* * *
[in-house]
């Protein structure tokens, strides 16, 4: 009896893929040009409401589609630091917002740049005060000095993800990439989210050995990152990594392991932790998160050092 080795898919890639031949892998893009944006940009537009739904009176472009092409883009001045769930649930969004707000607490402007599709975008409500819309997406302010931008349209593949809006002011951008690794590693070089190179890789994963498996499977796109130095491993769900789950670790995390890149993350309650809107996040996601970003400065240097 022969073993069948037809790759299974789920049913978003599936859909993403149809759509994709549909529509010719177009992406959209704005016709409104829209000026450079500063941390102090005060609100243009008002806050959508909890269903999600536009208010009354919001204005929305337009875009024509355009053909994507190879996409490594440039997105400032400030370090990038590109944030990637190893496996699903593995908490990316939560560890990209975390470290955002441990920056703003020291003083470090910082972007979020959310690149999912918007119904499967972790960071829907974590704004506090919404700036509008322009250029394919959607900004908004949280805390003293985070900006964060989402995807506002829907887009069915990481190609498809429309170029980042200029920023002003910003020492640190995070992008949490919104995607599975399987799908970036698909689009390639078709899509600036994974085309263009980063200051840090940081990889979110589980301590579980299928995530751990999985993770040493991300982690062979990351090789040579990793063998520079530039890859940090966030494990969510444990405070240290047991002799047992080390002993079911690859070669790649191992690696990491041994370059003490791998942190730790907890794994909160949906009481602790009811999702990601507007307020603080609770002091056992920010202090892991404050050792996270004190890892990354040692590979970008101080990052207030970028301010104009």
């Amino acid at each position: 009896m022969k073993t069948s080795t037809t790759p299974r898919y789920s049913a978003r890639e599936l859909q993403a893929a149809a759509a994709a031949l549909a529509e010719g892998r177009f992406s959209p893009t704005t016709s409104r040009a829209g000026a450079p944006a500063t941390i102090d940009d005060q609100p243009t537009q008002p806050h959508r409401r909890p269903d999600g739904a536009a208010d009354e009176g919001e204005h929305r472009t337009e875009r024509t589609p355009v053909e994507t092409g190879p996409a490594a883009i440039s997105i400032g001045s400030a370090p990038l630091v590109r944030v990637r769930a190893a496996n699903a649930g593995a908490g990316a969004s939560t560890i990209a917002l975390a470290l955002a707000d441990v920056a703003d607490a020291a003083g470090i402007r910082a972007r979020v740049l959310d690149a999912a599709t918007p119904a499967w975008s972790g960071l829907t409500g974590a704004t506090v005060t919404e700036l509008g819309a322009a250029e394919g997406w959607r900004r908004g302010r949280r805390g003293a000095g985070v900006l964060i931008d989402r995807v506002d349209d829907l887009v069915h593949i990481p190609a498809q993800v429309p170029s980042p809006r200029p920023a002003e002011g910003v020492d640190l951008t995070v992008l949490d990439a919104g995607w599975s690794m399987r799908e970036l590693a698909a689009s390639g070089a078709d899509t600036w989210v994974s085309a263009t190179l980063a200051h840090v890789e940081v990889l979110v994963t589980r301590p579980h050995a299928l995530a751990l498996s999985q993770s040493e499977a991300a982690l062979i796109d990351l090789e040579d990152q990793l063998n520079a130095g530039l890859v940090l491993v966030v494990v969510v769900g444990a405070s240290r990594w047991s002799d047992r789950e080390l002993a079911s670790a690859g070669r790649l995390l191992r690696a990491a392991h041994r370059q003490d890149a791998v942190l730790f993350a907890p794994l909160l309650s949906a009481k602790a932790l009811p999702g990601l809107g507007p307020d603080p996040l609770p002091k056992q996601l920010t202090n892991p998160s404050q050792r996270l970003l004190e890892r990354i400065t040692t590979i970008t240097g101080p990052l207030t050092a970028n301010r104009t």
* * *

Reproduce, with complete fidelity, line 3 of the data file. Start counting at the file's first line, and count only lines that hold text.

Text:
């Amino acid at each position: 009896m022969k073993t069948s080795t037809t790759p299974r898919y789920s049913a978003r890639e599936l859909q993403a893929a149809a759509a994709a031949l549909a529509e010719g892998r177009f992406s959209p893009t704005t016709s409104r040009a829209g000026a450079p944006a500063t941390i102090d940009d005060q609100p243009t537009q008002p806050h959508r409401r909890p269903d999600g739904a536009a208010d009354e009176g919001e204005h929305r472009t337009e875009r024509t589609p355009v053909e994507t092409g190879p996409a490594a883009i440039s997105i400032g001045s400030a370090p990038l630091v590109r944030v990637r769930a190893a496996n699903a649930g593995a908490g990316a969004s939560t560890i990209a917002l975390a470290l955002a707000d441990v920056a703003d607490a020291a003083g470090i402007r910082a972007r979020v740049l959310d690149a999912a599709t918007p119904a499967w975008s972790g960071l829907t409500g974590a704004t506090v005060t919404e700036l509008g819309a322009a250029e394919g997406w959607r900004r908004g302010r949280r805390g003293a000095g985070v900006l964060i931008d989402r995807v506002d349209d829907l887009v069915h593949i990481p190609a498809q993800v429309p170029s980042p809006r200029p920023a002003e002011g910003v020492d640190l951008t995070v992008l949490d990439a919104g995607w599975s690794m399987r799908e970036l590693a698909a689009s390639g070089a078709d899509t600036w989210v994974s085309a263009t190179l980063a200051h840090v890789e940081v990889l979110v994963t589980r301590p579980h050995a299928l995530a751990l498996s999985q993770s040493e499977a991300a982690l062979i796109d990351l090789e040579d990152q990793l063998n520079a130095g530039l890859v940090l491993v966030v494990v969510v769900g444990a405070s240290r990594w047991s002799d047992r789950e080390l002993a079911s670790a690859g070669r790649l995390l191992r690696a990491a392991h041994r370059q003490d890149a791998v942190l730790f993350a907890p794994l909160l309650s949906a009481k602790a932790l009811p999702g990601l809107g507007p307020d603080p996040l609770p002091k056992q996601l920010t202090n892991p998160s404050q050792r996270l970003l004190e890892r990354i400065t040692t590979i970008t240097g101080p990052l207030t050092a970028n301010r104009t």